A bout of hiccups can be quite amusing in the dog, and sometimes it is the dogs that seem to be more surprised when they start hiccupping than their owners! Most dogs don’t get the hiccups regularly, but some do – and this is particularly common in puppies.
If your dog gets the hiccups regularly of if they seem to have acute, protracted bouts of hiccups, there are a wide range of potential reasons for this, and it is a good idea to try to get to the bottom of it.
In this article we will explain in more detail what hiccups are, and why your dog might be getting the hiccups regularly. Read on to learn more.
Hiccups are involuntary spasms or contractions of the diaphragm, which cause the diaphragm to contract inwards, which is followed by a transient closure of the dog’s vocal cords, and it is this second stage of the hiccup that produces the sound we all know and recognise.
A dog may simply hiccup once or hiccup several times over the course of a few minutes, and the timing between each hiccup in a bout of them will tend to be fairly uniform.
The sensation and sound of hiccupping can confuse your dog, because hiccupping is involuntary and cannot be deliberately controlled.
So, what causes dogs to hiccup, and what does it mean if they hiccup a lot?
Children tend to get the hiccups more often than adults, and so too are puppies more prone to having hiccups than adult dogs. As is the case for children, excitement is perhaps the most common reason for a puppy to get the hiccups, and this partially explains why puppies hiccup more often than adult dogs as they tend to be more excitable!
If your dog is having a lot of fun, anticipating something, or has their attention focused on something they want (such as a toy, treat, or another dog they want to play with) they might get the hiccups.
Stress can bring about a wide range of temporary physical changes in your dog’s body, including an increased heart rate, faster, shallower breathing, and the triggering of the body’s fight or flight responses.
These internal changes can trigger a case of the hiccups, which might further add to your dog’s stress levels by adding additional stimulus to contend for your dog’s attention.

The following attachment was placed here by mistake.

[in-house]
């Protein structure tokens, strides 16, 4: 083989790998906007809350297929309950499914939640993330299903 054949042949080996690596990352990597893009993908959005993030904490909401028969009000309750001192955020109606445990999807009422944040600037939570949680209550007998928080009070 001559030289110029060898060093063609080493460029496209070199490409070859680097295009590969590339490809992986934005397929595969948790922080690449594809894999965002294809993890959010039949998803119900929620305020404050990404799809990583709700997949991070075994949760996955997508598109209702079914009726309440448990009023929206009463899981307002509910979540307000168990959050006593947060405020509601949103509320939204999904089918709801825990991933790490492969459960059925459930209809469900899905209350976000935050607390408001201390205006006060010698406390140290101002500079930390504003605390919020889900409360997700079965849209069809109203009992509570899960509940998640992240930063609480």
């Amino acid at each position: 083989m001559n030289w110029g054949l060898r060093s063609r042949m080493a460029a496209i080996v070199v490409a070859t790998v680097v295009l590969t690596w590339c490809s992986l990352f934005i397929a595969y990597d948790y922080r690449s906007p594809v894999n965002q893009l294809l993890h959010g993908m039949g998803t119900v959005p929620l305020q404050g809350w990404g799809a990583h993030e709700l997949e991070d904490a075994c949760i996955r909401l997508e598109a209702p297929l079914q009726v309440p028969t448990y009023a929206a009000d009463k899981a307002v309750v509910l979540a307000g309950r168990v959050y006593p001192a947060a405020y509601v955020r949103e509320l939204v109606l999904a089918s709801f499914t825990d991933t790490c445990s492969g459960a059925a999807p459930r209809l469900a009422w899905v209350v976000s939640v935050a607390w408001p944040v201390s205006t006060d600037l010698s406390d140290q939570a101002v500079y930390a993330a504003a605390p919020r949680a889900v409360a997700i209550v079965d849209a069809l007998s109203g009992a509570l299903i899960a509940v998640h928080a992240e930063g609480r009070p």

If your dog seems to get the hiccups when they’re facing something new, are a little daunted, or are otherwise feeling under pressure, this may indicate that stress is triggering your dog’s hiccups.
Nervousness or fear has many subtle physical effects on the body just as stress does, and a dog that is anxious or nervous might also get the hiccups. If your dog’s hiccups seem to be situational and only or mainly occur when your dog is anxious or nervous, this might be the cause.
Eating too fast, too much, or something that is fermented, carbonated or gassy can all cause the hiccups in dogs, and many dogs eat much too fast and don’t pay enough attention to the food that they are eating.
Dogs that wolf down their food or eat first and think later are those that are most likely to burp after eating, need a good rest to digest their dinner and potentially, get the hiccups when eating too.
You may be able to slow down your dog’s eating habits down by putting obstacles (such as a ball) in their food bowl for them to eat around, or by dividing their meals into several smaller portions broken up to give to them over the course of the day.
Air in the stomach is something else that can occur in dogs that eat fast and gulp their food (often without chewing it properly) and this can lead to bloating, discomfort, gas, and burping. It may also cause the hiccups, as the excess air in the stomach can trigger the diaphragm spasms that result in hiccups.
Following the same steps above to slow down your dog’s eating habits can help to prevent this from occurring in future. It will also lessen the risk of them developing more serious conditions from eating too fast and getting air in the stomach like bloat, which is a particular threat to large, deep chested dogs like the Great Dane.
Hiccups are rarely an indicator of a serious health problem in dogs, but there are some health conditions that can cause or worsen hiccups that you should be aware of. These include some respiratory disorders such as asthma and pneumonia, and also heat stroke in some situations as well, which is a particular risk for brachycephalic dog breeds.
If you can’t get to the bottom of your dog’s hiccups or if they have suddenly begun getting regular bouts of hiccups – or if you have spotted any other problems or changes in your dog’s health or normal behaviour – talk to your vet for help working out the cause.
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